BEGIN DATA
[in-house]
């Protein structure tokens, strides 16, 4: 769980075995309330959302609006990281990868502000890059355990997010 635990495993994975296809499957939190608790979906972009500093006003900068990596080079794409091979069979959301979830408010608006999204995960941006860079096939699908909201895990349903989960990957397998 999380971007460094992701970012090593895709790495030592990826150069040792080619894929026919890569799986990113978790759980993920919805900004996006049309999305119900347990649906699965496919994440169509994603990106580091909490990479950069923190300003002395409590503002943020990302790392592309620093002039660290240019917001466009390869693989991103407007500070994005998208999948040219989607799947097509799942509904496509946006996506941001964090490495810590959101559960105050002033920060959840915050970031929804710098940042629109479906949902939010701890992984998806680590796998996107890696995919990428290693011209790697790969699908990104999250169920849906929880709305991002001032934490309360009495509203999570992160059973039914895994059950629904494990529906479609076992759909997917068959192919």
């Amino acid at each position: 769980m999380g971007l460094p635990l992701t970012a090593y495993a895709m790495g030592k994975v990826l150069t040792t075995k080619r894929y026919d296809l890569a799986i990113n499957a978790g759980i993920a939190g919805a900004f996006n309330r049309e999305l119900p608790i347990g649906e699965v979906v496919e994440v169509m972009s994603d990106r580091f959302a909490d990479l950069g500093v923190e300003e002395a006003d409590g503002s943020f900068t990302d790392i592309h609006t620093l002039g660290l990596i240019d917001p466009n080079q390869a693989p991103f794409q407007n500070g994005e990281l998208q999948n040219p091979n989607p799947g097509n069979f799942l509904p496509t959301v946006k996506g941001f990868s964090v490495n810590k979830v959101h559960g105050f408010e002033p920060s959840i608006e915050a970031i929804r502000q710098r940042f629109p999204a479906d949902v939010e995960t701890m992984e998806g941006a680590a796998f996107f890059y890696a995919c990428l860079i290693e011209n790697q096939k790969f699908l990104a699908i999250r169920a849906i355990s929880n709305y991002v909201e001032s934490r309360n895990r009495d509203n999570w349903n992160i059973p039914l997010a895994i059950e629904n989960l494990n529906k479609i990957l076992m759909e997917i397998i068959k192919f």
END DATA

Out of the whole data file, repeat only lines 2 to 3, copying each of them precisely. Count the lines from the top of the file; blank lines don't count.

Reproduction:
């Protein structure tokens, strides 16, 4: 769980075995309330959302609006990281990868502000890059355990997010 635990495993994975296809499957939190608790979906972009500093006003900068990596080079794409091979069979959301979830408010608006999204995960941006860079096939699908909201895990349903989960990957397998 999380971007460094992701970012090593895709790495030592990826150069040792080619894929026919890569799986990113978790759980993920919805900004996006049309999305119900347990649906699965496919994440169509994603990106580091909490990479950069923190300003002395409590503002943020990302790392592309620093002039660290240019917001466009390869693989991103407007500070994005998208999948040219989607799947097509799942509904496509946006996506941001964090490495810590959101559960105050002033920060959840915050970031929804710098940042629109479906949902939010701890992984998806680590796998996107890696995919990428290693011209790697790969699908990104999250169920849906929880709305991002001032934490309360009495509203999570992160059973039914895994059950629904494990529906479609076992759909997917068959192919």
């Amino acid at each position: 769980m999380g971007l460094p635990l992701t970012a090593y495993a895709m790495g030592k994975v990826l150069t040792t075995k080619r894929y026919d296809l890569a799986i990113n499957a978790g759980i993920a939190g919805a900004f996006n309330r049309e999305l119900p608790i347990g649906e699965v979906v496919e994440v169509m972009s994603d990106r580091f959302a909490d990479l950069g500093v923190e300003e002395a006003d409590g503002s943020f900068t990302d790392i592309h609006t620093l002039g660290l990596i240019d917001p466009n080079q390869a693989p991103f794409q407007n500070g994005e990281l998208q999948n040219p091979n989607p799947g097509n069979f799942l509904p496509t959301v946006k996506g941001f990868s964090v490495n810590k979830v959101h559960g105050f408010e002033p920060s959840i608006e915050a970031i929804r502000q710098r940042f629109p999204a479906d949902v939010e995960t701890m992984e998806g941006a680590a796998f996107f890059y890696a995919c990428l860079i290693e011209n790697q096939k790969f699908l990104a699908i999250r169920a849906i355990s929880n709305y991002v909201e001032s934490r309360n895990r009495d509203n999570w349903n992160i059973p039914l997010a895994i059950e629904n989960l494990n529906k479609i990957l076992m759909e997917i397998i068959k192919f």